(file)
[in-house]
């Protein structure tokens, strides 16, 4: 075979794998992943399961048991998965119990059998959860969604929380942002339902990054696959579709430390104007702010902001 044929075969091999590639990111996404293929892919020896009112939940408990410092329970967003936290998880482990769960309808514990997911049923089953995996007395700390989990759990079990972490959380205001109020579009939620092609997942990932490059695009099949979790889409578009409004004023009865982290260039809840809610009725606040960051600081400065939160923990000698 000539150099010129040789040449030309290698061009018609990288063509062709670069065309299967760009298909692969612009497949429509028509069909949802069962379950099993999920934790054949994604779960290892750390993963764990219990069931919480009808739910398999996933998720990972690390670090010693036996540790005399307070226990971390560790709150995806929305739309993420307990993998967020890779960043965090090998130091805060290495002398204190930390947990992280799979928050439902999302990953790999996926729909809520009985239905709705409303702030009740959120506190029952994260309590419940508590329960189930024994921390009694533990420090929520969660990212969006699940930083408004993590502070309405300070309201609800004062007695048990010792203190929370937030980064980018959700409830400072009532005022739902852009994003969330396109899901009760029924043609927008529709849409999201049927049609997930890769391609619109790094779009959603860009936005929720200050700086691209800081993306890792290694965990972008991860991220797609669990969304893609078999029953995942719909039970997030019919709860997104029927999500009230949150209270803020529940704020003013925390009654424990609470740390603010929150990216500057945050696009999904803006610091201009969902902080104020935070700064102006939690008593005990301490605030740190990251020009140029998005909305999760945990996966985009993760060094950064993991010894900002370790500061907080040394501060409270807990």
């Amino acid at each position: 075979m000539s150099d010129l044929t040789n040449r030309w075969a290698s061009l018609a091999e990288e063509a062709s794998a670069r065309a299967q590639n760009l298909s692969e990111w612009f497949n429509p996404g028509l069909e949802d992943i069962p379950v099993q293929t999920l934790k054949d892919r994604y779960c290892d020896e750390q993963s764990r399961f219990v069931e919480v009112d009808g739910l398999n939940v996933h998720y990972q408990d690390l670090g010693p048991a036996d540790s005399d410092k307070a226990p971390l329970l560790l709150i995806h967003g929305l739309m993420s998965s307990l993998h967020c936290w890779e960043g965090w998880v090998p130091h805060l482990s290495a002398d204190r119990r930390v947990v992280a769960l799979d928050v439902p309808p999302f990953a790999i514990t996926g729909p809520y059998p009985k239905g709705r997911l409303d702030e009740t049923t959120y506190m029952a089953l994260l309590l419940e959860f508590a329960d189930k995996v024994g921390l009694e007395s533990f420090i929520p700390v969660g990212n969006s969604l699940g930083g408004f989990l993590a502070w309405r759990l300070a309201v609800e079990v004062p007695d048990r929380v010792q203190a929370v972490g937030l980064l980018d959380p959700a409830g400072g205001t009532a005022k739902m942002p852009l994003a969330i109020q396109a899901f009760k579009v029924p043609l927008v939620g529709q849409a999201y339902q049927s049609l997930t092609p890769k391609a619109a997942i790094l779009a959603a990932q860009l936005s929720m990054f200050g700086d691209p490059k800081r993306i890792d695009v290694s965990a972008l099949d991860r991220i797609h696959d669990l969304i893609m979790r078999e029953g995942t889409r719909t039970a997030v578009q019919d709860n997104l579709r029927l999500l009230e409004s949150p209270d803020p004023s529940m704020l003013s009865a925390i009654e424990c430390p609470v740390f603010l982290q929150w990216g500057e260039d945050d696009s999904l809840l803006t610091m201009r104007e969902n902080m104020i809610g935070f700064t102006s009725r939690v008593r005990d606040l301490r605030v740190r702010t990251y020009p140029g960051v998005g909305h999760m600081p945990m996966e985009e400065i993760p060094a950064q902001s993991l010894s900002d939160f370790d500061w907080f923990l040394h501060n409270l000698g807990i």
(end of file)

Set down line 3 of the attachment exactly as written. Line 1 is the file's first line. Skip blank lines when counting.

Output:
């Amino acid at each position: 075979m000539s150099d010129l044929t040789n040449r030309w075969a290698s061009l018609a091999e990288e063509a062709s794998a670069r065309a299967q590639n760009l298909s692969e990111w612009f497949n429509p996404g028509l069909e949802d992943i069962p379950v099993q293929t999920l934790k054949d892919r994604y779960c290892d020896e750390q993963s764990r399961f219990v069931e919480v009112d009808g739910l398999n939940v996933h998720y990972q408990d690390l670090g010693p048991a036996d540790s005399d410092k307070a226990p971390l329970l560790l709150i995806h967003g929305l739309m993420s998965s307990l993998h967020c936290w890779e960043g965090w998880v090998p130091h805060l482990s290495a002398d204190r119990r930390v947990v992280a769960l799979d928050v439902p309808p999302f990953a790999i514990t996926g729909p809520y059998p009985k239905g709705r997911l409303d702030e009740t049923t959120y506190m029952a089953l994260l309590l419940e959860f508590a329960d189930k995996v024994g921390l009694e007395s533990f420090i929520p700390v969660g990212n969006s969604l699940g930083g408004f989990l993590a502070w309405r759990l300070a309201v609800e079990v004062p007695d048990r929380v010792q203190a929370v972490g937030l980064l980018d959380p959700a409830g400072g205001t009532a005022k739902m942002p852009l994003a969330i109020q396109a899901f009760k579009v029924p043609l927008v939620g529709q849409a999201y339902q049927s049609l997930t092609p890769k391609a619109a997942i790094l779009a959603a990932q860009l936005s929720m990054f200050g700086d691209p490059k800081r993306i890792d695009v290694s965990a972008l099949d991860r991220i797609h696959d669990l969304i893609m979790r078999e029953g995942t889409r719909t039970a997030v578009q019919d709860n997104l579709r029927l999500l009230e409004s949150p209270d803020p004023s529940m704020l003013s009865a925390i009654e424990c430390p609470v740390f603010l982290q929150w990216g500057e260039d945050d696009s999904l809840l803006t610091m201009r104007e969902n902080m104020i809610g935070f700064t102006s009725r939690v008593r005990d606040l301490r605030v740190r702010t990251y020009p140029g960051v998005g909305h999760m600081p945990m996966e985009e400065i993760p060094a950064q902001s993991l010894s900002d939160f370790d500061w907080f923990l040394h501060n409270l000698g807990i």